‘Was Britain's new Supreme Court created by accident on 12 June 2003?’
Britain’s new Supreme Court was not “thought up on the back of a fag packet”, the former Cabinet Secretary assures me. Lord Turnbull, who was the country’s most senior civil servant from 2002 to 2005, rejects widespread criticism that the government had not considered the implications of its announcement six years ago that the House of Lords would no longer be the UK’s final court of appeal.
The way the announcement was made, on the back of a government reshuffle, still rankles with the judges. “The major constitutional changes which affected the judiciary in June 2003 were proclaimed without so much as the courtesy of a letter or even a telephone call to the Lord Chief Justice,” the present holder of that office, Lord Judge, recalled in July. He remarked, pointedly, that the Statute of Proclamations had been repealed in 1547.
These reforms had been discussed for decades, Turnbull insists. But still the notion persists that the Supreme Court, whose judges will be sworn in on 1 October, was created almost by accident. Would Downing Street have announced on 12 June 2003 that it was abolishing the law lords and the post of Lord Chancellor if Tony Blair had not needed an excuse to sack the then incumbent, Lord Irvine?
Speaking to me for a BBC Radio 4 documentary on the creation of the Supreme Court, Turnbull insists that “quite a lot” of preparatory work had been done in the Lord Chancellor’s own department. But Sir Hayden Phillips, the department’s Permanent Secretary at the time, tells me he was “slightly taken by surprise in 2003 at the decided firmness of the plans”.
Phillips was certainly aware, a few days before 12 June, that reforms were likely. And he knew, of course, that Irvine was opposed to them. But the former civil servant declines to comment on whether he knew in advance that the reforms would definitely be going ahead and that Irvine would be going into retirement.
That seems to be because the decision was not taken until a few hours before it was announced. The former Home Secretary David Blunkett tells me that the Cabinet was not told on the morning of 12 June that Irvine would not be returning. “We didn’t even have a chance to thank him for the undoubted contribution that he made.”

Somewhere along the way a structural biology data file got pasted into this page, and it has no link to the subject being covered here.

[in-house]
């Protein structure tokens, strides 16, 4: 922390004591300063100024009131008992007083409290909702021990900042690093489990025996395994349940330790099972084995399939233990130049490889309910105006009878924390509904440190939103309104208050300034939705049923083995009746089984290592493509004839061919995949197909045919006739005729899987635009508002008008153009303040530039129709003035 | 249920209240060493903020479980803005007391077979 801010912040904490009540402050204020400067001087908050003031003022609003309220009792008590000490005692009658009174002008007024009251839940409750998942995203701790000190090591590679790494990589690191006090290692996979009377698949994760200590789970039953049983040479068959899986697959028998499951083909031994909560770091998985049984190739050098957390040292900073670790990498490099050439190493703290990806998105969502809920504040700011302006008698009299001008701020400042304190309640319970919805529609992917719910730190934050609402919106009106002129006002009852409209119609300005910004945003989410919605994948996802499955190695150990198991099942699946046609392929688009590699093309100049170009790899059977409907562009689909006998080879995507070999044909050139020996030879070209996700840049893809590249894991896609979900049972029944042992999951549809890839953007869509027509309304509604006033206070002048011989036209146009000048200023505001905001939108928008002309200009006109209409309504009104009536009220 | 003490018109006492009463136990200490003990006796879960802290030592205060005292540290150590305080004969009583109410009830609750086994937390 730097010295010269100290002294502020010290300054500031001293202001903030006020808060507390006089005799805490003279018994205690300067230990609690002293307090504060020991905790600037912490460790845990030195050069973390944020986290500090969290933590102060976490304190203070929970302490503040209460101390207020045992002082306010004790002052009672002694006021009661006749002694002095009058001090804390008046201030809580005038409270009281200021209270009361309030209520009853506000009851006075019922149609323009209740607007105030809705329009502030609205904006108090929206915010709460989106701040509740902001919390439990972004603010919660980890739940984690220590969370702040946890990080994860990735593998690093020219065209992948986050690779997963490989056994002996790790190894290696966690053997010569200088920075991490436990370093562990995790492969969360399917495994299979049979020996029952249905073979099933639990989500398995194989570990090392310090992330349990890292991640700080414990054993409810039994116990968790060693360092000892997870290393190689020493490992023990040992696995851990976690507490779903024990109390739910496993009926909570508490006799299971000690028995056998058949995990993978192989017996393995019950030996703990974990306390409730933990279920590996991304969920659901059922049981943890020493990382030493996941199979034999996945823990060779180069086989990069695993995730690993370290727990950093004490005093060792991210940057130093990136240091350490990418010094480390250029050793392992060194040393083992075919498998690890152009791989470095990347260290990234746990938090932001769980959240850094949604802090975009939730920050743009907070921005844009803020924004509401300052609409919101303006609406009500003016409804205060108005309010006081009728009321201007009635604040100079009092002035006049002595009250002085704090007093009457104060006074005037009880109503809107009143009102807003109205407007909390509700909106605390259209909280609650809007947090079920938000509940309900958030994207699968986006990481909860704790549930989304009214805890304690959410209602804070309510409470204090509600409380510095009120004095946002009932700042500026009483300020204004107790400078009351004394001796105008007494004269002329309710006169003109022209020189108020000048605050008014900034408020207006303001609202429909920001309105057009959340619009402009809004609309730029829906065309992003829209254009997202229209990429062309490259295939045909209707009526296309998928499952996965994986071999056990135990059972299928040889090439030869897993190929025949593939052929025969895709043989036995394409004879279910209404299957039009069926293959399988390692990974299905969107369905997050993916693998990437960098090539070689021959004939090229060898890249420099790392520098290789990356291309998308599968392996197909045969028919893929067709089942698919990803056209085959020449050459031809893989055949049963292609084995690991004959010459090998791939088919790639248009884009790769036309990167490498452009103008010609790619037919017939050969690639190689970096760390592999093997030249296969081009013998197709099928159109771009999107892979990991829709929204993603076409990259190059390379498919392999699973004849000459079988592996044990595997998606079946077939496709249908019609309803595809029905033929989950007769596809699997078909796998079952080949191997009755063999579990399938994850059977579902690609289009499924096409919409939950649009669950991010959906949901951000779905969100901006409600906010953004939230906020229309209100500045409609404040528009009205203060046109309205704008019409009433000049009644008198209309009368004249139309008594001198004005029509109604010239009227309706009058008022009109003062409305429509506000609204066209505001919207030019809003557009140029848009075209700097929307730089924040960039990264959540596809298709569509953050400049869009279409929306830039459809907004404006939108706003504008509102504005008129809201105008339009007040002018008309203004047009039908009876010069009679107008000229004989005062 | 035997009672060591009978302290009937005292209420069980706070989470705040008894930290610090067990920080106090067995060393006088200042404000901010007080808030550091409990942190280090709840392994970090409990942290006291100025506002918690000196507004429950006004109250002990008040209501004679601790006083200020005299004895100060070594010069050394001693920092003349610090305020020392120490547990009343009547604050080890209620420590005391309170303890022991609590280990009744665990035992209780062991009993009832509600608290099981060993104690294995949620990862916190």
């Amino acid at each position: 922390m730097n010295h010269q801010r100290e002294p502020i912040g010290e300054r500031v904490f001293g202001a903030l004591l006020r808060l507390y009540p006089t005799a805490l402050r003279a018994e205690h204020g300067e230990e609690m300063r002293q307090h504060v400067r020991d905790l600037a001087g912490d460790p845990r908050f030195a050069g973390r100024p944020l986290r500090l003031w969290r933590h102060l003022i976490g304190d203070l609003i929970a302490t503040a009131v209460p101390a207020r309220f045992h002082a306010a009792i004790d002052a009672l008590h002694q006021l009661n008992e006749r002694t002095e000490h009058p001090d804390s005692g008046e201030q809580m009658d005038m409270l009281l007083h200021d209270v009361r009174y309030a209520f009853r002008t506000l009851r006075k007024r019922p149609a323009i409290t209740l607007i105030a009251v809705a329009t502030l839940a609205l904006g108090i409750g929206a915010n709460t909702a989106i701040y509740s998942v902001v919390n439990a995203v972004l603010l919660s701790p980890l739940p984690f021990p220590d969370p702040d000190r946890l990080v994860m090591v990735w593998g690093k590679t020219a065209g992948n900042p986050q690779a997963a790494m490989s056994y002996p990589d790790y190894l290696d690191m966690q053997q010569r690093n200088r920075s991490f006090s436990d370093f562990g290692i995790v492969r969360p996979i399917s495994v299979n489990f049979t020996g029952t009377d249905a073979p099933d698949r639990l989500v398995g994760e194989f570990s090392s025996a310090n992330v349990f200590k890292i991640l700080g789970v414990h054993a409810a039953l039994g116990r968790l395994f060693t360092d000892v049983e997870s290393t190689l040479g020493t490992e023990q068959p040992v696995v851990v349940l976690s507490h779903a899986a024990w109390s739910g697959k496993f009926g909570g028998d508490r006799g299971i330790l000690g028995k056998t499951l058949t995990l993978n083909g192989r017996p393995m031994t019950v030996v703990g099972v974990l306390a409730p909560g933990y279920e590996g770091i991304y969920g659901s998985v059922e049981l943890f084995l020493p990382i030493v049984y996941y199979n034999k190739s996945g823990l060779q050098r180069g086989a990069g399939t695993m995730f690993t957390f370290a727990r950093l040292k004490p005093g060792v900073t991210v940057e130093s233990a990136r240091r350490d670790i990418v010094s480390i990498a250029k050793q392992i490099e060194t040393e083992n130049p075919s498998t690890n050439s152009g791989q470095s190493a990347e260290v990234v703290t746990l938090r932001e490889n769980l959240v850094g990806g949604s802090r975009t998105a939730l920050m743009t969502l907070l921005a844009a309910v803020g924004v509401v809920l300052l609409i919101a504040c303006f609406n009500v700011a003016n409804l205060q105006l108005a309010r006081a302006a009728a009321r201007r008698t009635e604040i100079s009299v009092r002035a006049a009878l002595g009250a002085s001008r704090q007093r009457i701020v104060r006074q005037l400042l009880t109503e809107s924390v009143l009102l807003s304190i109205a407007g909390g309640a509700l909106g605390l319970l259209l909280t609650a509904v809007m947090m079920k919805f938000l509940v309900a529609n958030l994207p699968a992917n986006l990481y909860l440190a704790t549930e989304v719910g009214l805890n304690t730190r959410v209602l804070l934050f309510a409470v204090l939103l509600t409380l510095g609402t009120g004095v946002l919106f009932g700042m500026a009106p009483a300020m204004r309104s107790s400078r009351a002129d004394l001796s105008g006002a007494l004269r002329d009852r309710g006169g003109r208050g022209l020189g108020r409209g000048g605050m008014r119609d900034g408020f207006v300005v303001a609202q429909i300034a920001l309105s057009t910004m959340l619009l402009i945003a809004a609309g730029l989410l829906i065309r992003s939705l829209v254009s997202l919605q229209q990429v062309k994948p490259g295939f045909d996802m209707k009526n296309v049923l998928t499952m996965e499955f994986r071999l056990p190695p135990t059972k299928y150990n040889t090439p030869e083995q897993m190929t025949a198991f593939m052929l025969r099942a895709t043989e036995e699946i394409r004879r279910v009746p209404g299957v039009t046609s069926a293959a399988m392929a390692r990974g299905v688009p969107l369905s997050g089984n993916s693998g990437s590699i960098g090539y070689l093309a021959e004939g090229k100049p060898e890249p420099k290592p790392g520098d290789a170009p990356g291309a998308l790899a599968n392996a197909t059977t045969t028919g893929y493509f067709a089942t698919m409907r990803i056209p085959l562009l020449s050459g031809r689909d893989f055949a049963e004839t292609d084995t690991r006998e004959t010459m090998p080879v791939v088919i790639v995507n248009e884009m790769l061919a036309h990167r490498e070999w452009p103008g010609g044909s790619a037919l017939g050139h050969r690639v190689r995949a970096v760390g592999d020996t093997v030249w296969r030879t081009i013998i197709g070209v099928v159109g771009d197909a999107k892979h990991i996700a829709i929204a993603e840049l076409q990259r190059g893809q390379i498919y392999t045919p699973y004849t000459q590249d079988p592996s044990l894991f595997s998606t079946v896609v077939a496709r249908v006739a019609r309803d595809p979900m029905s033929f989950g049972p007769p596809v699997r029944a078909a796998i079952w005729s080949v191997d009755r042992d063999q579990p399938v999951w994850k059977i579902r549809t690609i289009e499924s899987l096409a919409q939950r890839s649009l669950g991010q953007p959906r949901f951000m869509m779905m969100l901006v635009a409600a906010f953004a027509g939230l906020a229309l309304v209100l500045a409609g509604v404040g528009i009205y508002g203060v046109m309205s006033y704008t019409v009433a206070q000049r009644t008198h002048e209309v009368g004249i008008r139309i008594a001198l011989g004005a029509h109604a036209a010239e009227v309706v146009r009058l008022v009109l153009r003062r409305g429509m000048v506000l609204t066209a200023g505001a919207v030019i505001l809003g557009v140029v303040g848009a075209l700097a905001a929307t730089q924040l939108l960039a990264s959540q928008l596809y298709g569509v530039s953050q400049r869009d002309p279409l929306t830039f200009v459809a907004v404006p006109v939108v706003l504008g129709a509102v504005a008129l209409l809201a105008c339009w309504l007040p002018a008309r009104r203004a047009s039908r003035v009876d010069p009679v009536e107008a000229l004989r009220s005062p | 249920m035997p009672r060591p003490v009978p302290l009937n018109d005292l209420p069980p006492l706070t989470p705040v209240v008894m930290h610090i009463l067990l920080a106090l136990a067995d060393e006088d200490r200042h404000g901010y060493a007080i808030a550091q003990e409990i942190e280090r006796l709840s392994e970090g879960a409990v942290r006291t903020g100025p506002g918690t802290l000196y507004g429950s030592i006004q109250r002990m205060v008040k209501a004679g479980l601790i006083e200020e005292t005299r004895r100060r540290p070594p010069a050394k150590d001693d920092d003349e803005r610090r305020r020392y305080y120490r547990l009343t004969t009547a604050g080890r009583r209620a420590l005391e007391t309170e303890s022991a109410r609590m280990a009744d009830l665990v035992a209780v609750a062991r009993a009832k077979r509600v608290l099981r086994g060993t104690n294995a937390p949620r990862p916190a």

Instead, Blair asked Irvine to stay behind after Cabinet. Blunkett infers that Irvine was not prepared to accept the reforms. In that case, speculates Blunkett, Blair would have said, “We can’t have a prolonged debate: that’s the end of it.”
So Irvine signed his own death warrant? “That’s my impression,” says Blunkett. And did Irvine believe he could see off the Prime Minister? “He did think he was Tony’s foster-uncle and…that he was invincible,” adds Blunkett. “And we all find out eventually that we are not.”
But why did Blair want to abolish the Lord Chancellor and create a Supreme Court in the first place? The former Cabinet Secretary insists that Blair’s priority was constitutional change. He did not like the idea that a minister in charge of what had become a major spending department had to spend part of each day sitting on the Woolsack.
But did Turnbull think the law lords would welcome the Supreme Court?
“We did — and we were sorely disappointed. We believed that Lord Bingham was in favour and I think we thought that, if the leader was in favour, probably they were all in favour. We thought it was a bit of a gift horse, so we were surprised at the rather meagre reception it received.”
Incidentally, Downing Street was also mistaken in believing that the House of Lords would welcome the chance to choose its own Speaker. “We were grievously disabused of that,” says the former Cabinet Secretary. Why weren’t the law lords consulted? Turnbull thought Blair had wanted to make the reforms “non-negotiable” before they were announced.
But if Irvine had known of Blair’s plans a week in advance, surely he could have tipped off the law lords? “That was the problem,” says Turnbull. “If you said to Derry, ‘Please go and talk to the judges’, what kind of reception would you get if your emissary was the person who was least convinced of this?”
Turnbull believes that, even as late as 12 June, Irvine might have reached a deal with Blair. But that was not to be. The Prime Minister was forced to choose between a Supreme Court and his supreme friend. Turnbull is sure that Blair made the right choice.
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